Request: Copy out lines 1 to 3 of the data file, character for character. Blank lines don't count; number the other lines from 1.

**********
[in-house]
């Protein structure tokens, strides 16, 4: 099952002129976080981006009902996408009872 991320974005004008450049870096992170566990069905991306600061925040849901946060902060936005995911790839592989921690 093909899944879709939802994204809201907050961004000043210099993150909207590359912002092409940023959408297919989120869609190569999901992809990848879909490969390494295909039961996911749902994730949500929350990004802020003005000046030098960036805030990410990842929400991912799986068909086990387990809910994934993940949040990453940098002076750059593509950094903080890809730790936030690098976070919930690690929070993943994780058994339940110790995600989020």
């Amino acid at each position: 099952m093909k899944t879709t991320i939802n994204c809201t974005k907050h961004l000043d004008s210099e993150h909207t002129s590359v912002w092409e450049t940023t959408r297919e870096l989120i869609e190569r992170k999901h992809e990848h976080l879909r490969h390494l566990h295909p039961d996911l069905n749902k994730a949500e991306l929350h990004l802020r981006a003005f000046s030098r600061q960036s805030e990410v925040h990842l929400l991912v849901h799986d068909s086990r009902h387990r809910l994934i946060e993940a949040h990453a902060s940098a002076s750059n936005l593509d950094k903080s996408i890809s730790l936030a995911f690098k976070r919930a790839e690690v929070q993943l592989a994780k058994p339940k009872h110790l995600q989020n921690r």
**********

[in-house]
């Protein structure tokens, strides 16, 4: 099952002129976080981006009902996408009872 991320974005004008450049870096992170566990069905991306600061925040849901946060902060936005995911790839592989921690 093909899944879709939802994204809201907050961004000043210099993150909207590359912002092409940023959408297919989120869609190569999901992809990848879909490969390494295909039961996911749902994730949500929350990004802020003005000046030098960036805030990410990842929400991912799986068909086990387990809910994934993940949040990453940098002076750059593509950094903080890809730790936030690098976070919930690690929070993943994780058994339940110790995600989020």
């Amino acid at each position: 099952m093909k899944t879709t991320i939802n994204c809201t974005k907050h961004l000043d004008s210099e993150h909207t002129s590359v912002w092409e450049t940023t959408r297919e870096l989120i869609e190569r992170k999901h992809e990848h976080l879909r490969h390494l566990h295909p039961d996911l069905n749902k994730a949500e991306l929350h990004l802020r981006a003005f000046s030098r600061q960036s805030e990410v925040h990842l929400l991912v849901h799986d068909s086990r009902h387990r809910l994934i946060e993940a949040h990453a902060s940098a002076s750059n936005l593509d950094k903080s996408i890809s730790l936030a995911f690098k976070r919930a790839e690690v929070q993943l592989a994780k058994p339940k009872h110790l995600q989020n921690r």